Science fiction, particularly science fiction of the hard kind, focuses on understanding the way things work, and the goal of the SF protagonist is to control out-of-control events by understanding them and then putting them to rights. Fantasy, particularly high fantasy, focuses on understanding the way people work and on creating relationships that allow the protagonist to tap unsuspected sources of strength to fix a social situation gone awry. Even in the writing of fantasy, men and women often differ in their approaches. Robert E. Howard's sword-and-sorcery matches individual physical strength and courage against overpowering evil; when Andre Norton (Alice Mary Norton) writes sword-and-sorcery in her Witch World series, there are battles and sword-fights but, as David Pringle wrote, its "most notable feature... is the position of moral and political power which it gives to the women in its imagined [ society." When T. H. White retold the Arthurian legends in The Once and Future King, even though he dealt with the decay of the Matter of Britain and the loss of innocence, he dwelt on the retrieval of the sword in the stone and the battles that followed, but Marion Zimmer Bradley's The Mists of Avalon retells the story as a conflict between women's sane but dying pagan religion and the rising patriarchal Christianity that dooms women to millennia of subservience.

All of this, of course, is over-generalization; there are many exceptions. But it does lead us to a consideration of the work at hand, Mercedes Lackey's Heralds of Valdemar trilogy. Arrows of the Queen was Lackey's first published novel in 1987, and its success was followed by the immediate publication of its sequels, Arrow's Flight (1987) and Arrow's Fall (1988). The combined volume, Queen's Own, was first published in 1993.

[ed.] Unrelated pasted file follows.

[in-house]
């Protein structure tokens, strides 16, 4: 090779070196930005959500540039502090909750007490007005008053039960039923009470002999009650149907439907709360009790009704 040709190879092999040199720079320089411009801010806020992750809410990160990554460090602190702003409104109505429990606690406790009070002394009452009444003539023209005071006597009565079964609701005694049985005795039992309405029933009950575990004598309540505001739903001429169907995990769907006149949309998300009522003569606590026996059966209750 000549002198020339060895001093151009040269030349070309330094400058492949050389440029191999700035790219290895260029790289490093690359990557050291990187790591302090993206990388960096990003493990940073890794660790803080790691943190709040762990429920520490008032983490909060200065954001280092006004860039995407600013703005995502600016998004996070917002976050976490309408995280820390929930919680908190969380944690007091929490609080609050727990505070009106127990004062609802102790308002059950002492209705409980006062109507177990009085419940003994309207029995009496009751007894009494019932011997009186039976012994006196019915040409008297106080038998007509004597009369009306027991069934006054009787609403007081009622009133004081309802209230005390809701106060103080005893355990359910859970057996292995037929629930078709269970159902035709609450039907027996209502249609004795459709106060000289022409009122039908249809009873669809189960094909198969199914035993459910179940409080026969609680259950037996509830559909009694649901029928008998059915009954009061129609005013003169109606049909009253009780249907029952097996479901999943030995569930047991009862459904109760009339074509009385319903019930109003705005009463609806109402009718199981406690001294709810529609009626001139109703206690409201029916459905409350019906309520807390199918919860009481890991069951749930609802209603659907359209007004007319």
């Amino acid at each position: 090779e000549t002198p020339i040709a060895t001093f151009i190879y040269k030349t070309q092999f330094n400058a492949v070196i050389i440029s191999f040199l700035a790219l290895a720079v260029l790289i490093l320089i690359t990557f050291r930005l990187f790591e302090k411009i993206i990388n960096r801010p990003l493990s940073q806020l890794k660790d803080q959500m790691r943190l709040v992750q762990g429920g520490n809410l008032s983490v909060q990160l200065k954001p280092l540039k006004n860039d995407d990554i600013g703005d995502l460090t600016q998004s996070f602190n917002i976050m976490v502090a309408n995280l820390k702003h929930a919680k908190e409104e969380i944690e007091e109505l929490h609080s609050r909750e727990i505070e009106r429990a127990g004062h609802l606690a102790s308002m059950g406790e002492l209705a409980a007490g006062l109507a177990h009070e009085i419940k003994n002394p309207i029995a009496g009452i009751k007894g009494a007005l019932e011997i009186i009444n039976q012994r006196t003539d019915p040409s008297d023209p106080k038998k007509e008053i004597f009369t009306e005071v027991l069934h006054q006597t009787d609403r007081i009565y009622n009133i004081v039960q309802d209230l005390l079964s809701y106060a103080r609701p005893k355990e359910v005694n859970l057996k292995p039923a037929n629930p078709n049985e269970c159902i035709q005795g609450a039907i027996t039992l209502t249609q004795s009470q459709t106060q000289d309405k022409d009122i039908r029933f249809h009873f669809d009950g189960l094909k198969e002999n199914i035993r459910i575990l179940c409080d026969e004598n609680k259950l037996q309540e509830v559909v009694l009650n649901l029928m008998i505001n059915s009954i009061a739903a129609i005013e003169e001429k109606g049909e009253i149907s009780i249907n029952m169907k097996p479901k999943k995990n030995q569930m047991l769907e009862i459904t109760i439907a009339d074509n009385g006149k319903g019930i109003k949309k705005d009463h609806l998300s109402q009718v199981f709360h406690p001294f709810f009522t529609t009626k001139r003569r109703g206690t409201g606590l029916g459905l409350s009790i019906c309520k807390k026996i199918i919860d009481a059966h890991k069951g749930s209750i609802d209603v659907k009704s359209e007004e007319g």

Although one should not underestimate the ability of male readers to appreciate fantasy valorizing the gentler virtues, one still is tempted to suggest that Arrows of the Queen and its sequels were aimed at and enthusiastically received by young women. The reason for this is not simply that its protagonist, Talia, is an adolescent girl but that her plight is one that every adolescent girl might identify with: she is abused, tyrannized, and beaten; her intelligence and courage are unappreciated and her imagination is unwanted; and she is about to be married off, at the tender age of thirteen, to a stranger. She is Cinderella with the spunk to run away.

Then the wondrous fulfillment begins. A magical white horse arrives, and it chooses her! It is significant that the magic begins with a horse; horses are liberating, providing strength, mobility, loyalty, and love, just what an abused adolescent needs. C. J. Cherryh's Riders at the Gate series, though science fiction, is an example in which telepathic, horse-like creatures bond for life with young men and women. Another famous female author, Anne McCaffrey, begins her best-known series, Fern, with a young woman bonding with a flying dragon that offers the same kind of support.

That it is magical in Queen's Own is essential. This is not an ordinary horse but a Companion, telepathic like McCaffrey's dragons, first appearing out of a magical grove, now breeding like other horses except for one, the Companion to the Queen's Own Herald, who still appears from the Grove when the previous Companion has been killed. And, of course, that is the one that chooses Talia, like Cinderella's prince fitting the slipper to her foot, but better - be cause here it is liberating, not confining, a beginning, not an ending.